Other fragmented memories also show up—the camaraderie of the girls as they helped paint and powder each other, a red ribbon being plaited into a braid, a hardly there blouse with a long floral skirt, a saucy pose struck against a door—moments in the film capture all of these visual vignettes as the story unfolds.

The other strand that runs through both the story and its cinematic representation is the idea that even a ruin can and must have dignity. Gangubai’s life is a study of this theme. She rises up to meet her circumstances using anything and everything at her disposal—from wrestling privileges for herself and the other girls by leveraging her popularity with the regulars, to eventually becoming the undisputed leader and almost mother-like figurehead of an entire community, of one of society’s most disenfranchised segments. Along the way, she uses corrupt cops, a strategic alliance with Rahim Lala (played by Ajay Devgn), one of the most feared and powerful underworld dons of Mumbai in that era, and journalist Amin Faizi (played by Jim Sarbh), who helped to evangelize her cause.

By about 27, she had already reached a position of significant power, and in a strategic masterstroke, she took to wearing only white from thereon. The colour white—that universal symbol of purity (and widowhood in India), feels especially loaded and visually visceral in the film. The contrast of her girl-woman persona with its compelling mix of vulnerability and fierceness, and the way she stands out against the gaudiness and sordidness of her environment, is built into the way the scenes are styled and mounted.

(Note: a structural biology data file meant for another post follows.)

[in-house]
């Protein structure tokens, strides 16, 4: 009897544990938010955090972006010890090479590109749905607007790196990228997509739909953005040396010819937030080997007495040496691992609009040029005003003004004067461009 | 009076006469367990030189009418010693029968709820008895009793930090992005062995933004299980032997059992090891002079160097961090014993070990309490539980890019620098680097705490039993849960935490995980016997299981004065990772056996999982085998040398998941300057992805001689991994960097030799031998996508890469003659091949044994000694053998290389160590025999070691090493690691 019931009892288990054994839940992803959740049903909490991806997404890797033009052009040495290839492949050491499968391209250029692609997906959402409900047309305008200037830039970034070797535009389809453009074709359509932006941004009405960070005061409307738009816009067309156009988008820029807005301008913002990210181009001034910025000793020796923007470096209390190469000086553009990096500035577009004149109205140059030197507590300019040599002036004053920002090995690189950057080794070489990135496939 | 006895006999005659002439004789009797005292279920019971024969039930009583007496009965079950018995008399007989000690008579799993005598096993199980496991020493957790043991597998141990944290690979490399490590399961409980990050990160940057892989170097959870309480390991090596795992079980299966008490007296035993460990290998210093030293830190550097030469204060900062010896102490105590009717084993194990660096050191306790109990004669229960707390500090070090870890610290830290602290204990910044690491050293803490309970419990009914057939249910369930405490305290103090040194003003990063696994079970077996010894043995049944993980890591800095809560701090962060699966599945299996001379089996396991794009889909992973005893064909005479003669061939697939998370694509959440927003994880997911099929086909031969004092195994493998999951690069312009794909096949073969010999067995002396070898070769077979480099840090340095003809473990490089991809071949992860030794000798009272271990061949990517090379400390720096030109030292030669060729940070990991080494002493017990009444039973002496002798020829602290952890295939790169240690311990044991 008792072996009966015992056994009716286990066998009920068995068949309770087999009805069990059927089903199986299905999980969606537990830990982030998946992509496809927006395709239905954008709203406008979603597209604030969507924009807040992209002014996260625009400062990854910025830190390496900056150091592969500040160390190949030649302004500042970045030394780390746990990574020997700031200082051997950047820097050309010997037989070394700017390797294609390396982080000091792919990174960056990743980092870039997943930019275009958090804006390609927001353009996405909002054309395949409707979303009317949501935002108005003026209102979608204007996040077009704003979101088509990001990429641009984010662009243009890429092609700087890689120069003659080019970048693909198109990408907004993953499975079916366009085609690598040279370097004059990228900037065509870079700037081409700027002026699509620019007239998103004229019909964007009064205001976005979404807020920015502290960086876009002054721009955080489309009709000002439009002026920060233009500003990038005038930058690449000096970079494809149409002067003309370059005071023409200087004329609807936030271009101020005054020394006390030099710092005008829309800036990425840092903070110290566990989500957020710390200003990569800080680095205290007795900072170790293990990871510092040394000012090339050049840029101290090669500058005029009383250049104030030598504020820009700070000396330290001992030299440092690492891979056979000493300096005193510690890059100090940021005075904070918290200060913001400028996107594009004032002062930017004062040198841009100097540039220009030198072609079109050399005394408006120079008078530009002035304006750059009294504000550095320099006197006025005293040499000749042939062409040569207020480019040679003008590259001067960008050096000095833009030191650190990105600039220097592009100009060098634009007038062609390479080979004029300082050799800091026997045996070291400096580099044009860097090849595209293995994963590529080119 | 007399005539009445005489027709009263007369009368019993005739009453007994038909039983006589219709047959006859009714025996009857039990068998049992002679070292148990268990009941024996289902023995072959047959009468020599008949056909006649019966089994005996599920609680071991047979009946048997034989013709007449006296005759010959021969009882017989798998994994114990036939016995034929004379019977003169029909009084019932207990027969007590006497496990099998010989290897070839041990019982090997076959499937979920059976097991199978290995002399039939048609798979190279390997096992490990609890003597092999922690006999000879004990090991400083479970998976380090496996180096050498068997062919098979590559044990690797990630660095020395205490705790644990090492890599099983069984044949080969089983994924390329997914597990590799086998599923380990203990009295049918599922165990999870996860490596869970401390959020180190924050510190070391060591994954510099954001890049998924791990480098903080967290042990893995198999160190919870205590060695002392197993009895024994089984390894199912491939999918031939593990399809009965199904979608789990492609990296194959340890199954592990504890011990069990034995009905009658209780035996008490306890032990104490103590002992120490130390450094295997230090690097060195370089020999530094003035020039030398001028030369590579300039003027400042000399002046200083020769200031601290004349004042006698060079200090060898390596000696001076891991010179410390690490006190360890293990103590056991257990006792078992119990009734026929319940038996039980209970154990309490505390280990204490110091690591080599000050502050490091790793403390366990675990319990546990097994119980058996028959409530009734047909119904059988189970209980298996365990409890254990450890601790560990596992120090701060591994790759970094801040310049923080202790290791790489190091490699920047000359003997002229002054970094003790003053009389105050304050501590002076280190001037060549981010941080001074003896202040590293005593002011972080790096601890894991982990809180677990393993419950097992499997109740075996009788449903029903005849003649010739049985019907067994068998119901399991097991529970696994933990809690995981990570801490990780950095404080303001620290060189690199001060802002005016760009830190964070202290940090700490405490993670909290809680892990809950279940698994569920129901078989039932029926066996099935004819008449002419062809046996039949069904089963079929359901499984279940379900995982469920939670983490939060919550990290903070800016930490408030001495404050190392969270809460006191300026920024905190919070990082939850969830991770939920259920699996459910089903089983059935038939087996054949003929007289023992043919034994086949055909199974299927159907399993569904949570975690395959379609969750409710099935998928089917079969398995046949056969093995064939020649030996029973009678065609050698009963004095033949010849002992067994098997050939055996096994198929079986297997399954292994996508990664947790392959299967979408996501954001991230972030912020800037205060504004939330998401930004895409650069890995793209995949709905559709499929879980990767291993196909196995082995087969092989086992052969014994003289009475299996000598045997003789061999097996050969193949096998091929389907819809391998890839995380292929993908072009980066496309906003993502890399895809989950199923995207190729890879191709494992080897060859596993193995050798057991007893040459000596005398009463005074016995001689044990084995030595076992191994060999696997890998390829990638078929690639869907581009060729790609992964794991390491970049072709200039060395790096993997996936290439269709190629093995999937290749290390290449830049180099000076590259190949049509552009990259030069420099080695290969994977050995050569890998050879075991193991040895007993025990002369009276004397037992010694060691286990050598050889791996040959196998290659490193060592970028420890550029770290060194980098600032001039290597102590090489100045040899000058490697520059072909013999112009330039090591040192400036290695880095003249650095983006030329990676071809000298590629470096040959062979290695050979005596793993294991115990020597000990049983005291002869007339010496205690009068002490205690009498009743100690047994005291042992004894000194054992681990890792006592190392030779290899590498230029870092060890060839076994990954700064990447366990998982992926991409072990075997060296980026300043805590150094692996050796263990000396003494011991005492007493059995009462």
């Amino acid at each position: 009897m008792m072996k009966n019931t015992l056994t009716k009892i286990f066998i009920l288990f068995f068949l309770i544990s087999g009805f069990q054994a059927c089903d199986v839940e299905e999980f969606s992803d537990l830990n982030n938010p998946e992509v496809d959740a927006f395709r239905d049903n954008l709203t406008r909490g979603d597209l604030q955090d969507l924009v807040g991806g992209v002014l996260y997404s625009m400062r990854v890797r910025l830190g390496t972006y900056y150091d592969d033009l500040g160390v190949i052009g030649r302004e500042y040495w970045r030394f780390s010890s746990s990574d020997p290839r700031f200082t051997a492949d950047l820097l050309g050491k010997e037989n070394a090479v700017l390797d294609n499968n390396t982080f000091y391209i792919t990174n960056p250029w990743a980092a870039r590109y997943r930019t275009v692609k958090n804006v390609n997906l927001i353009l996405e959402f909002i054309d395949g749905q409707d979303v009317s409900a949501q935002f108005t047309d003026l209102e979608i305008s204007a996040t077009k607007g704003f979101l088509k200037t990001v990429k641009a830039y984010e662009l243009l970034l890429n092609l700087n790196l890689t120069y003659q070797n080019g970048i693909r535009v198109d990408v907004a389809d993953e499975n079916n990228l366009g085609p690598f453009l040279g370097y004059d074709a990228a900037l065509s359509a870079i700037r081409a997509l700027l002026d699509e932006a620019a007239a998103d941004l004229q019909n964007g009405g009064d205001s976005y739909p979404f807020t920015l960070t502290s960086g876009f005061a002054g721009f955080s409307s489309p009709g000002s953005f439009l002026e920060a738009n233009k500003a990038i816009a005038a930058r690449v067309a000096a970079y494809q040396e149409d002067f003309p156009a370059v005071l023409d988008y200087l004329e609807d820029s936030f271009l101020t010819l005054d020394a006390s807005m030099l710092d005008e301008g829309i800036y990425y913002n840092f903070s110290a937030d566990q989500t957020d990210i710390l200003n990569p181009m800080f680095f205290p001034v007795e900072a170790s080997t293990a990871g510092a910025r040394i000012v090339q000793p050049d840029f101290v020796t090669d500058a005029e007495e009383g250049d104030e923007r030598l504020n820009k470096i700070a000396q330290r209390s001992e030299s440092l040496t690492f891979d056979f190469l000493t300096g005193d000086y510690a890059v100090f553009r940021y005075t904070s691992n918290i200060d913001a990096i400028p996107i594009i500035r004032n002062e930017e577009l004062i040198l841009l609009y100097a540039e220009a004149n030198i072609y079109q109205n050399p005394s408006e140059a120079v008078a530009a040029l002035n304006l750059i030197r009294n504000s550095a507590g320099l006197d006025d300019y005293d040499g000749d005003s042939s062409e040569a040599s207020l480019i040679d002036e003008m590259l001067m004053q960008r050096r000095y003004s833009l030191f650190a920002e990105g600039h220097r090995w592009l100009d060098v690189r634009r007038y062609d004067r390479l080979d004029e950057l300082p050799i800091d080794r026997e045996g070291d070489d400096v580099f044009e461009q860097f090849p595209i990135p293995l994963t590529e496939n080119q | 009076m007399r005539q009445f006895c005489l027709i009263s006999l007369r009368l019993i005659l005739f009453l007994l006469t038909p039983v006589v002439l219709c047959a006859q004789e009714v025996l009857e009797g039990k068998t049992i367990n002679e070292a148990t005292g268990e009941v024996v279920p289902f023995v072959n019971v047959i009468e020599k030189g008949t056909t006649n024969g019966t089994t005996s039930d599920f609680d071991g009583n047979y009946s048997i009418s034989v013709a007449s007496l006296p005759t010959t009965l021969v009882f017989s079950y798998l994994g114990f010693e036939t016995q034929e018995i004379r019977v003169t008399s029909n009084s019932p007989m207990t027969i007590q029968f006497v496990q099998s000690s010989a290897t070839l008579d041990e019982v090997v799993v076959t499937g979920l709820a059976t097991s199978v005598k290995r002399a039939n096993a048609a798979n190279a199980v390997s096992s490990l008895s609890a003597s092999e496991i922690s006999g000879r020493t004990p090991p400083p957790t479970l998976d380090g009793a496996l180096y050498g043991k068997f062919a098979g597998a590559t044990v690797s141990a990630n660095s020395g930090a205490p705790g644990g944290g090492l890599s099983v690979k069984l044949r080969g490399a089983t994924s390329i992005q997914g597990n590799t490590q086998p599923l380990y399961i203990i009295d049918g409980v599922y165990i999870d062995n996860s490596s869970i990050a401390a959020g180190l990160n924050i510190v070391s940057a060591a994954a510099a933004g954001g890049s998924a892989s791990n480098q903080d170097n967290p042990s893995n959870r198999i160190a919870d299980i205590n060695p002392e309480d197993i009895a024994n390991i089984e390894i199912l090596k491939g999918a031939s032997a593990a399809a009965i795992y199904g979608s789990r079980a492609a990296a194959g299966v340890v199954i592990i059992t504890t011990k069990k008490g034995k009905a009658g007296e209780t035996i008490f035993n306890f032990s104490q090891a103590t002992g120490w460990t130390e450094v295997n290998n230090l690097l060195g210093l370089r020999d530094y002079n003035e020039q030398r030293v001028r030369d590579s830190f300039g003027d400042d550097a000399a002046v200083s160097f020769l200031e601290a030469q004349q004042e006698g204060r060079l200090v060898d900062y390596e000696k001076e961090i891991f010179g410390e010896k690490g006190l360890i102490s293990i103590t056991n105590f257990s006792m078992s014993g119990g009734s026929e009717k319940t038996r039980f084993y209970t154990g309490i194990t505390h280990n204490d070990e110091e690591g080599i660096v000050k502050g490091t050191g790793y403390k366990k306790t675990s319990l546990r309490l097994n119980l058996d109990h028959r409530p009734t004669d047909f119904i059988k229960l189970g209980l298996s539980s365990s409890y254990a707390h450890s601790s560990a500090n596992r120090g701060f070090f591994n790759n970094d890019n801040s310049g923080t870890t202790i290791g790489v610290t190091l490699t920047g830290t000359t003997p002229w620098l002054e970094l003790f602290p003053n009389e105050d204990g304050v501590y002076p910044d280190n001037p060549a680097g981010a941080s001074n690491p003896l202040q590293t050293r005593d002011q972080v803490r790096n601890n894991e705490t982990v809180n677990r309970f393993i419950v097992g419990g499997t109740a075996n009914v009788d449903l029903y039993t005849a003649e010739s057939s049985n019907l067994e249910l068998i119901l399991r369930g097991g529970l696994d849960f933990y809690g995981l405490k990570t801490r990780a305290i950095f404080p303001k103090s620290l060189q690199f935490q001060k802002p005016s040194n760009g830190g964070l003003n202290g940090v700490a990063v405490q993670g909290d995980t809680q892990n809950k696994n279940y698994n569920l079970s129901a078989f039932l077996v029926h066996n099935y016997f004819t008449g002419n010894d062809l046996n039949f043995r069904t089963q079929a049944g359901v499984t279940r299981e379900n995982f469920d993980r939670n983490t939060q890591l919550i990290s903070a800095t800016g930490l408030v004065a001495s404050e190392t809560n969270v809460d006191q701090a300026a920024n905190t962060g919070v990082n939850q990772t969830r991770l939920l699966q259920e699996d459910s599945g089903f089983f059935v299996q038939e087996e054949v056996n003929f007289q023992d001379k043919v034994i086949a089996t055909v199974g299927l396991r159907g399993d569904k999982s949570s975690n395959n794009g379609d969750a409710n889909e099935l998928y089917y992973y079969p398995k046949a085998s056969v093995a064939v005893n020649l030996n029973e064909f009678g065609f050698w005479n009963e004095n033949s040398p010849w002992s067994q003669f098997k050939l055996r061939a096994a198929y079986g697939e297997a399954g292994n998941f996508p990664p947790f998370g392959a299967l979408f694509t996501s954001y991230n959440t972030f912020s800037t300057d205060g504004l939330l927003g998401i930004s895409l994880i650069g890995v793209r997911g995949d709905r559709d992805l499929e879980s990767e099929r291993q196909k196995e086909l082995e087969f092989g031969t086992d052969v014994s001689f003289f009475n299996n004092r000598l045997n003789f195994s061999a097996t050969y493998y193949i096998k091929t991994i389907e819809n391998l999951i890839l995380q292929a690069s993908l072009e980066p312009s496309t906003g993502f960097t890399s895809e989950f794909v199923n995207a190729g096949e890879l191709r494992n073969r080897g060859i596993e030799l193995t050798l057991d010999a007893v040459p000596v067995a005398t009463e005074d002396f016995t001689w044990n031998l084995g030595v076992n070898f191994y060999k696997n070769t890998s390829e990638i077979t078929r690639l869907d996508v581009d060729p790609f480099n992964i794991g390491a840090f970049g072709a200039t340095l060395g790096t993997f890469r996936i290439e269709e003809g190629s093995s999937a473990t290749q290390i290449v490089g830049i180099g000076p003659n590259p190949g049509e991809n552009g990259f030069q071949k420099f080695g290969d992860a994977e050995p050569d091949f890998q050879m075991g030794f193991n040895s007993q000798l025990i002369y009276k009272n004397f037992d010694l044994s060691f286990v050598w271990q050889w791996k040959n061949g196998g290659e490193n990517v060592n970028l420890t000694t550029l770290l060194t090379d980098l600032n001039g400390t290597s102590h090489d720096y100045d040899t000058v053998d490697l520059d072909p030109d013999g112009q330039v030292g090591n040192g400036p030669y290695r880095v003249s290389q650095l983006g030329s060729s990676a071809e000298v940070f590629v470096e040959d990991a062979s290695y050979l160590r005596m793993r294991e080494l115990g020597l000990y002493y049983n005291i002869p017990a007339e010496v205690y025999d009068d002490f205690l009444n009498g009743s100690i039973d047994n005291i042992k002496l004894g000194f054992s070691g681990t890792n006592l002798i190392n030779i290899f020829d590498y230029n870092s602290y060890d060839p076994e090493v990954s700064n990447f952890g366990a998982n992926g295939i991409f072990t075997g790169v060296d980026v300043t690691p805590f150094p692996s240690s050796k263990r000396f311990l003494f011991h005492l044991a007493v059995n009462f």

Architecturally, Bhansali is obsessed with space. Or perhaps the lack of it when he was growing up.

He admits that he often made up a parallel reality where he could literally push out the walls of their tiny family home to something larger, grander. This manifests in every film set he has ever had constructed. He is also deeply fascinated by the idea of beauty in distress. In this film, the production design team gives literal expression to these preoccupations, especially in the detailing of the brothel walls—peeling, faded, broken—as well as to all the elements and distressed textures in the rooms, which include artefacts, textiles and practical props like utensils that would have actually been used in his own home at the time.

From a treatment and design perspective, the maker admits that he has chosen a romanticized expression of a tough neighbourhood, and a dark and often fearful time in his own formative years. Using his craft, he prefers to show his audiences an artistic interpretation rather than the oppressive reality, and in that process has his own cathartic moment that in a way helps set right the world his five-year-old self once inhabited.

'Gangubai Kathiawadi' is coming to Netflix on 26 April.

A Sanjay Leela Bhansali film. Music and Direction: Sanjay Leela Bhansali; Produced by Sanjay Leela Bhansali and Dr. Jayantilal Gada (PEN); Co-Producer: Prerna Singh; Co-Producers (PEN): Dhaval Gada Aksshay Gada, Reshmaa Kadakia; Screenplay: Sanjay Leela Bhansal and Utkarshini Vashishtha; Production design: Subrata Chakraborty and Amit Ray; Costume designer: Sheetal Iqbal Sharma.